Christian climate campaigners took over St Paul’s Cathedral on Sunday to protest against the Church of England’s investments in fossil fuels.
Protesters, which included members of clergy, are urging the Church to divest from fossil fuels during 2021 to help tackle the climate crisis.
Immediately after Communion at a Eucharist service, a group processed to the altar and faced the congregation holding banners with the words: ‘No Faith in Fossil Fuels’ and ‘Churches Divest Now’. Around 50 people also gathered outside the Cathedral with banners showing the same messages.
According to Christian Climate Action, it is estimated that the Church of England dioceses, Church Commissioners and Pensions Board currently hold investments worth £70 million in fossil fuel companies. To date, just three out of 42 dioceses have announced divestment plans.
Rev'd Canon Jonathan Herbert, one of those involved in the protest, said: “The Church Commissioners and Pension Board rightly don't invest in companies producing arms or tobacco, but surely investing in fossil fuels, with what we now know, is almost as deadly. It's time for the Church Commissioners to take a lead and divest from death dealing fossil fuels.”
In 2018, the Church of England National Investing Bodies (NIBs) committed to divest from fossil fuel companies not aligned with the goals of the Paris Agreement by 2023. Since then, the NIBs have restricted investment in nine companies and at least 12 have made changes to meet the NIB’s climate change hurdles.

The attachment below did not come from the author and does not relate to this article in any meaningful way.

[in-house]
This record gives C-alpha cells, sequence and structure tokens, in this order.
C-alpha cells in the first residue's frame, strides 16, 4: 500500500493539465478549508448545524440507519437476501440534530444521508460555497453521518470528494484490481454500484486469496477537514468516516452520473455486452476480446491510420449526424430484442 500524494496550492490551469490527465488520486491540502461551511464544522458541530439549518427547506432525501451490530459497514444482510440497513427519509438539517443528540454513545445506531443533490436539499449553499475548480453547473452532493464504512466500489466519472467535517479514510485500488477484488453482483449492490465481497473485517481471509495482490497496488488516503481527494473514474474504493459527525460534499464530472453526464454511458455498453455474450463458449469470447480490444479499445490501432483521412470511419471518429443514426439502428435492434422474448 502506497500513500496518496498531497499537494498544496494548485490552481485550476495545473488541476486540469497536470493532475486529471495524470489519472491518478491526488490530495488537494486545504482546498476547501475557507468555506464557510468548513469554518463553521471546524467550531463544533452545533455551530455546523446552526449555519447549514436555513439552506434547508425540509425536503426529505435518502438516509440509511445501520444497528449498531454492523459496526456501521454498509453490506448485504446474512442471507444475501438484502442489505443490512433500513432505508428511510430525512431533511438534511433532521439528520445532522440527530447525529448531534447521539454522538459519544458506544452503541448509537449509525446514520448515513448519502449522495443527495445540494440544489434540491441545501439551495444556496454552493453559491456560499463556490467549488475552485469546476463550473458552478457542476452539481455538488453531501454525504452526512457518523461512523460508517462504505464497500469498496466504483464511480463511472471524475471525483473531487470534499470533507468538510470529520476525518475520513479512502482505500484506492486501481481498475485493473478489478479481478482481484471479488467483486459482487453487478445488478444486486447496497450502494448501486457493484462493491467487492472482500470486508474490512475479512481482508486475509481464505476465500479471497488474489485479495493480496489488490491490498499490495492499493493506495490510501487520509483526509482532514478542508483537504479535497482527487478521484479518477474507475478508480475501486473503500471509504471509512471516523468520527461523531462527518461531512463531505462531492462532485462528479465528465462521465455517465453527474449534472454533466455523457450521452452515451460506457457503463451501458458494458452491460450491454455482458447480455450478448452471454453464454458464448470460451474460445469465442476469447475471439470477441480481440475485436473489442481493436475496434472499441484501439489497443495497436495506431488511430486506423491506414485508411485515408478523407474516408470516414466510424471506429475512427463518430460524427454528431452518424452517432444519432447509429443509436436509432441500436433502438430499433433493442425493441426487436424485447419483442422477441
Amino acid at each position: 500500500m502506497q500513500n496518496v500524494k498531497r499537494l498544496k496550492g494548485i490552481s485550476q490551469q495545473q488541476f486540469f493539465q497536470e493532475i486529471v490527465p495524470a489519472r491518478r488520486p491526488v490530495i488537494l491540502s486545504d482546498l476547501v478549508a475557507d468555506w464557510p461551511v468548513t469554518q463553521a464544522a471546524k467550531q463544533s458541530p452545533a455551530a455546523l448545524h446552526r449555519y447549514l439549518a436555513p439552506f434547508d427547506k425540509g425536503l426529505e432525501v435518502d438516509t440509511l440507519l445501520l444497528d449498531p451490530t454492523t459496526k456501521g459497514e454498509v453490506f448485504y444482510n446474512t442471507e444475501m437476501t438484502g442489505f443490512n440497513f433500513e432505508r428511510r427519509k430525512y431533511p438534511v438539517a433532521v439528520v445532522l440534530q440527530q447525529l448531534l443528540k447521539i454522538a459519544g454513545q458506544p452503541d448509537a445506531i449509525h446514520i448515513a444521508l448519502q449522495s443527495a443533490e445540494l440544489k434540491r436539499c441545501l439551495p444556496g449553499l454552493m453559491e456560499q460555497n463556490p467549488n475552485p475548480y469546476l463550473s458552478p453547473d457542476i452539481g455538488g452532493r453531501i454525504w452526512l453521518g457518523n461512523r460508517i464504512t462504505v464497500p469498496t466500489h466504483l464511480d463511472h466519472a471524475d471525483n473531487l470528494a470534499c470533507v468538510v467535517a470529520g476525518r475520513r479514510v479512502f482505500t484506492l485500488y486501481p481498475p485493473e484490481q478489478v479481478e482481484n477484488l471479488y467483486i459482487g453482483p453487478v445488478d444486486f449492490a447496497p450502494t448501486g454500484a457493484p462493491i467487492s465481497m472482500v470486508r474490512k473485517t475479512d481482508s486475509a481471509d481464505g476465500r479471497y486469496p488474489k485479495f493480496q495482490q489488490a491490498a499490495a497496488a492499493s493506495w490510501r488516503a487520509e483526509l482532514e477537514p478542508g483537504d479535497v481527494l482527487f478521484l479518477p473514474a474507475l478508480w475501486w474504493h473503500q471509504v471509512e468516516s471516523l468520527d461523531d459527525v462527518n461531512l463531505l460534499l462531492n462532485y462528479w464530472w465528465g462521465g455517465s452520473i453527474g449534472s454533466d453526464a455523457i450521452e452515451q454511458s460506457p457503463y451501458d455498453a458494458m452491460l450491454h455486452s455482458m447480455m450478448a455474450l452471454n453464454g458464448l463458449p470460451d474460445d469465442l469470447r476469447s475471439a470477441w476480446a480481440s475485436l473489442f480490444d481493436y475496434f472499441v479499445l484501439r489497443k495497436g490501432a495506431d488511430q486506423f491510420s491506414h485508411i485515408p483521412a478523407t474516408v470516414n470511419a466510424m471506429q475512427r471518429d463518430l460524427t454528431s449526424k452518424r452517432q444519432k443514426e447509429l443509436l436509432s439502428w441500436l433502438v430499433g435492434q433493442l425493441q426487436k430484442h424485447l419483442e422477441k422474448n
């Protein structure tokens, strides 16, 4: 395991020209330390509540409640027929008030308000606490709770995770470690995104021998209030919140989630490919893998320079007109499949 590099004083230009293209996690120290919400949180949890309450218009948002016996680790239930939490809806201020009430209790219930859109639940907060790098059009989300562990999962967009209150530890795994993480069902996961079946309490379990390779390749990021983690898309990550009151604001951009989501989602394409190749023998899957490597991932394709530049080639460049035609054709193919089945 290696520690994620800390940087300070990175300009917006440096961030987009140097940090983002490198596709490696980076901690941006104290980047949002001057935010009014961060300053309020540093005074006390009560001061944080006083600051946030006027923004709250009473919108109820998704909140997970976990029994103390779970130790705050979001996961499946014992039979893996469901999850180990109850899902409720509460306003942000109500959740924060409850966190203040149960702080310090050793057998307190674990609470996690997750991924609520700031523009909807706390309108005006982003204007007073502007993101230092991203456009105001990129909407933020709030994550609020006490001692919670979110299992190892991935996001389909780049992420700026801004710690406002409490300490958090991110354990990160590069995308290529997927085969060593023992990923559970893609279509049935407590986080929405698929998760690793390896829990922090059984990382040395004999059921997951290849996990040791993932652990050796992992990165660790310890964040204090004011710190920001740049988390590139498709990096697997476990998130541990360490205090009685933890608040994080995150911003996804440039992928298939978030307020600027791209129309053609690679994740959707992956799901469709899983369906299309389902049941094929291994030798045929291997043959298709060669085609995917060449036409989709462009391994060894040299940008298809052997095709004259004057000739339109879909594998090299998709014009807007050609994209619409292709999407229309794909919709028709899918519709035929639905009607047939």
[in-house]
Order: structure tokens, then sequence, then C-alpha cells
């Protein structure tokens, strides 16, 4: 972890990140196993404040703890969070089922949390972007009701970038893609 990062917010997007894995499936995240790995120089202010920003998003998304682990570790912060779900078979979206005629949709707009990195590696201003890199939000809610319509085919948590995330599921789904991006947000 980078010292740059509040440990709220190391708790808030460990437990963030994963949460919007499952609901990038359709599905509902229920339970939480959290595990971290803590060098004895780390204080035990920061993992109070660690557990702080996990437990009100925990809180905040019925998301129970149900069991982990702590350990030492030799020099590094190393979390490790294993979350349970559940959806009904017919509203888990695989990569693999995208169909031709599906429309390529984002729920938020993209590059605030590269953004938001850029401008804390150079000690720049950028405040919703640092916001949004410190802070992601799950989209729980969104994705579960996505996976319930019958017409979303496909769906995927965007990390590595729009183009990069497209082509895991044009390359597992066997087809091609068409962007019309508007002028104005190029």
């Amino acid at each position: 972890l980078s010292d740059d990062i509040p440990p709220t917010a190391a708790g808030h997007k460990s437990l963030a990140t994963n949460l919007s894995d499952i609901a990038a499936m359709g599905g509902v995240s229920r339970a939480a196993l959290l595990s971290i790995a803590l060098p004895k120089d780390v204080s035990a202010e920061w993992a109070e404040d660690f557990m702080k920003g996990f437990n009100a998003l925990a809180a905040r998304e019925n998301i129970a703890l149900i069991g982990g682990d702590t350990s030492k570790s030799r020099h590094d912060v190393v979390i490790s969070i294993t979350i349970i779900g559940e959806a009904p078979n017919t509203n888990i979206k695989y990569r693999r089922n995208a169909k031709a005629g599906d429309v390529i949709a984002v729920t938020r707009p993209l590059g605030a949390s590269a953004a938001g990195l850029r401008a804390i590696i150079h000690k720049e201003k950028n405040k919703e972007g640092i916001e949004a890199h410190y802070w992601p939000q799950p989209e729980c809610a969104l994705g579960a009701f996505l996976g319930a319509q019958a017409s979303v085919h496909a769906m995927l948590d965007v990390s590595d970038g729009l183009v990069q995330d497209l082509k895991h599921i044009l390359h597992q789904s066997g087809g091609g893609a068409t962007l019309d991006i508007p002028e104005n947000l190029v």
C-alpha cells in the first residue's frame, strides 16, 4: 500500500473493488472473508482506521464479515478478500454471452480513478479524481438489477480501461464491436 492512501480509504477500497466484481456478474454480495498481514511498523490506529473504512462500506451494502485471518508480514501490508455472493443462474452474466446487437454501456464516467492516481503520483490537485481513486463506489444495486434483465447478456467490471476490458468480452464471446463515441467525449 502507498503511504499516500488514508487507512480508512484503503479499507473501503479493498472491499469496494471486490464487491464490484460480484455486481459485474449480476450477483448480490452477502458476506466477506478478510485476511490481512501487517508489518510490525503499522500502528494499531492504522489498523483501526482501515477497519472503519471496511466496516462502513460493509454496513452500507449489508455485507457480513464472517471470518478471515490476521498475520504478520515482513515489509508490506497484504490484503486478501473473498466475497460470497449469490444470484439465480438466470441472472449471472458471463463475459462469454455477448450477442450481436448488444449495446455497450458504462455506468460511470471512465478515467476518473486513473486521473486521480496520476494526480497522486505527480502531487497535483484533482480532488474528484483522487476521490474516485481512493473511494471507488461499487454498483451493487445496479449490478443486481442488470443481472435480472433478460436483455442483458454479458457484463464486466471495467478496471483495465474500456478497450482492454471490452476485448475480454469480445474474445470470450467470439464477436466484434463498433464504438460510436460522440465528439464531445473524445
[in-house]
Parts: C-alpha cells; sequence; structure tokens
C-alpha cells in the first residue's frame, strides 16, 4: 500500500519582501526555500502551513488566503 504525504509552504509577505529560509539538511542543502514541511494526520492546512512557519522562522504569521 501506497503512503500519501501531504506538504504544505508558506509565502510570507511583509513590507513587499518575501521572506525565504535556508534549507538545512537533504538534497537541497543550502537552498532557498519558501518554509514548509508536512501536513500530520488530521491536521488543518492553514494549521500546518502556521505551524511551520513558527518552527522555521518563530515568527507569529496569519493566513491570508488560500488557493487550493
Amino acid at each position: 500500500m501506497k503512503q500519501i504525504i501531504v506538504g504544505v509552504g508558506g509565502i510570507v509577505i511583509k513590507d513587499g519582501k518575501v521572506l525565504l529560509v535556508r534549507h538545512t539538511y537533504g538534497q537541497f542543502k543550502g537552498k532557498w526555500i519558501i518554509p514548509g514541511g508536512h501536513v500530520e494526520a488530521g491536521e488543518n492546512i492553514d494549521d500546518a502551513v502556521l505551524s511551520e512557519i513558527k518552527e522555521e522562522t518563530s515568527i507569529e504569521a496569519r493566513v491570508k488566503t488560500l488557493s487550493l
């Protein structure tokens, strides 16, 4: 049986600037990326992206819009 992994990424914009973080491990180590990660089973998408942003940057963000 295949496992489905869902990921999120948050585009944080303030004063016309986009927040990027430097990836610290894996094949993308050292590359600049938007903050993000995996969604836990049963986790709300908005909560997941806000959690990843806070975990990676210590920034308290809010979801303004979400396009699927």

But while those taking part in the action at St Pauls acknowledged the Church Commissioners’ steps to divest from fossil fuel companies, they contend that companies like Shell are still committed to future fossil fuel exploration and that there are very few signs that they will align themselves with the Paris Agreement.
The Christian Climate Action group is also asking the Church to urgently speak out for immediate action to prevent irreversible climate impacts and ensure a liveable planet for all of God's creation.
Rev’d Tim Hewes, 71, who earlier this month sewed his mouth shut in protest, said: “The Pensions Board and the Church Commissioners, by investing in fossil fuels, mistakenly believe that they can steer these all-powerful companies towards climate friendly policies. After years of engagement, we know it’s not working. These companies are deaf to the entreaties of the church. We need to divest.”
Earlier this year, several church groups and individual churches decided to stop investing in fossil fuels, including the Church in Wales, the Catholic Diocese of Hallam and the General Assembly of Unitarian and Free Christian Churches.
The Quakers, Church of Ireland, United Reformed Churches, Methodist Church and Church of Scotland have also committed to divest from fossil fuels.
Fourteen people were arrested by police in the cathedral.